10 trees with amazing fall color
By TJ Nagel
I was recently pruning trees in a newer neighborhood on the east side of Columbus where every house had two red maple in the front yard. Although Red maple is a native tree to Ohio, this subdivision was planted with a cultivated variety of the species called ‘Red Sunset.’ ‘Red Sunset’ red maple was selected and well marketed for its compact habit, good branching structure and most notably for its showy and reliable orange to red fall color.
Unfortunately for most of us in the central Ohio area, ‘Red Sunset’ Red maple was selected in Oregon and requires an acid soil with consistent moisture to perform well. It does not like the dry and often high pH soils of our urban landscapes.
The trees I observed on the East side of town had just been planted in the last 12-15 years, were in poor health & vigor and were already expressing advanced symptoms of chlorosis, a nutrition deficiency that causes yellowing, stunted growth, decline and eventual plant death.
I learned about chlorosis in different Red maple cultivars (short for cultivated varieties) when I was a horticulture student at OSU and I still deal with it daily in my career as an arborist. I see chlorotic Red maple in parks, commercial buildings, along streets and in private gardens every day. I even see chlorotic red maple in the aisles of reputable nurseries.
How has this tree become so popular? I believe it’s because it has been so well marketed. Maple has name recognition amongst most folks and the nursery industry loves red maple because it is easy to propagate, and they can produce a sellable tree from small whip in a short amount of time.
When I have the opportunity to ask clients why they selected this tree for their landscape I generally get one the following responses.
Somewhat common: Name recognition, they admit they don’t know much about trees, but they remember maple being a good tree from their childhood.
More common: Their landscaper recommended it (interesting side note: I have yet to hear from anyone that their arborist recommended it).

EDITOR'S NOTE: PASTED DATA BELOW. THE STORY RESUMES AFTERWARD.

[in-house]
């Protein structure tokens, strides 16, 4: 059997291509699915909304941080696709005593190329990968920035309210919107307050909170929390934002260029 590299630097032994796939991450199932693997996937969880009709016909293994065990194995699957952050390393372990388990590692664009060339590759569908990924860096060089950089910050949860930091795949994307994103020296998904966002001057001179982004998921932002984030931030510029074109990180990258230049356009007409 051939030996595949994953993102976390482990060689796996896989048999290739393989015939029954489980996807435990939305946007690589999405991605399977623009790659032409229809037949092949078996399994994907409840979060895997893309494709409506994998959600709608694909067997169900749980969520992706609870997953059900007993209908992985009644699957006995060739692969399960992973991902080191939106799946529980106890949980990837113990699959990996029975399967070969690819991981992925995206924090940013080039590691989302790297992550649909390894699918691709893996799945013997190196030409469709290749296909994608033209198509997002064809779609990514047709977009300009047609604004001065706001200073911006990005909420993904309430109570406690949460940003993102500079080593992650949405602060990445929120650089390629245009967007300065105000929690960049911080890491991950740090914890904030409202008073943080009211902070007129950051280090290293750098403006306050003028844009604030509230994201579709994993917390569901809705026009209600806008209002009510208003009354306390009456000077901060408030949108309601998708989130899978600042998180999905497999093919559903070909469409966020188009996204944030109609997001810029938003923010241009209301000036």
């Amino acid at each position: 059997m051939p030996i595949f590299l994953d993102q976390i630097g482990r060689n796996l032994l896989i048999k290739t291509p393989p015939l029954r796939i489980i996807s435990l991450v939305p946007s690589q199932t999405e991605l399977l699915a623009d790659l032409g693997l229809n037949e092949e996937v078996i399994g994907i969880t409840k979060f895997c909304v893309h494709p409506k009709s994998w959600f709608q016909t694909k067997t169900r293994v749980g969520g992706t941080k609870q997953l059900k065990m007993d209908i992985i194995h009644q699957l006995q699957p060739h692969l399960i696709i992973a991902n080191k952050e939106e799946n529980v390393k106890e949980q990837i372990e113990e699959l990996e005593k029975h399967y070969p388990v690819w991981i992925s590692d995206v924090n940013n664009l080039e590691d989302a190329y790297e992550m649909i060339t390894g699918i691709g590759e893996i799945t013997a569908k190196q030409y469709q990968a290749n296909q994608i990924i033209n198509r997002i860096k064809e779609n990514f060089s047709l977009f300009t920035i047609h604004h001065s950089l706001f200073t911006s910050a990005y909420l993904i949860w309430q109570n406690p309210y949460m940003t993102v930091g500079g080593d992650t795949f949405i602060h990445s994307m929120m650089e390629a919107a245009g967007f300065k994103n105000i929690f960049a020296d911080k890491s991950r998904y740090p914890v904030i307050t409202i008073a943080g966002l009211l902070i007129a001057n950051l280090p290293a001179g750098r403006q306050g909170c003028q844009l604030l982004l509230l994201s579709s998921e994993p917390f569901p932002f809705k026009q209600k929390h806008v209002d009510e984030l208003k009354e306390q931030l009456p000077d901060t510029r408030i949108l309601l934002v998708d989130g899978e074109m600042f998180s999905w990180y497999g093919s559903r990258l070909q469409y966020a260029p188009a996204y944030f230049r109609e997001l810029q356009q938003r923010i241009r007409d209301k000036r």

Most common: They were looking for something with nice fall color.
I’m a sucker for some nice fall color also and I’m here to report there are a lot of other great alternatives to red maple when looking for trees with nice fall foliage. The following are some of my favorite fall color trees that are adaptable, urban tolerant, and easy to grow.
Valley Forge American Elm
Great fast-growing historic shade tree adaptable to most soil types – reliable yellow to gold fall color.
Another urban tolerant medium to fast growing shade tree with nice vase shaped canopy with yellow to apricot to red fall color.
Excellent tree for glossy red fall color. Some cultivars will color yellow and red. Slow growing medium sized tree.
This image is of a Pignut hickory but most species of hickory color beautifully in the fall. Slow growing tree. Plant this one for the next generation. Great tree for wildlife.
Medium sized fast-growing tree in youth. Great yellow to orange to red to purple fall color – can be variable from year to year. One of Ohio’s most outstanding native trees for fall foliage.
There are dozens of cultivars of witch-hazel. Most of them have showy fall color. This image is the fall foliage of ‘Diane’ witch-hazel, one of my favorites. Also has showy red flowers in late winter.
Great ornamental tree with exceptional yellow to red fall color. Also has great flowering show, beautiful bark at maturity and interesting fruit.
Unrivaled for golden yellow fall color. My only complaint is that the show is short lived, often only 2 – 3 days.
Foliage turns an excellent copper orange to brown before leaf drop. Fast growing, significant pest and disease-free shade tree.
Medium to fast growing shade tree. Fall color can be apricot to scarlet red. Fall leaves smell like cotton candy.
TJ Nagel | Production Manager, Russell Tree Experts
ISA Certified Arborist® OH-6298A // Graduated from The Ohio State University in 2012, Earned B.S. in Agriculture with a major in Landscape Horticulture and minor in Entomology // Tree Risk Assessment Qualified (TRAQ) // Russell Tree Experts Arborist Since 2010
[images courtesy of various providers]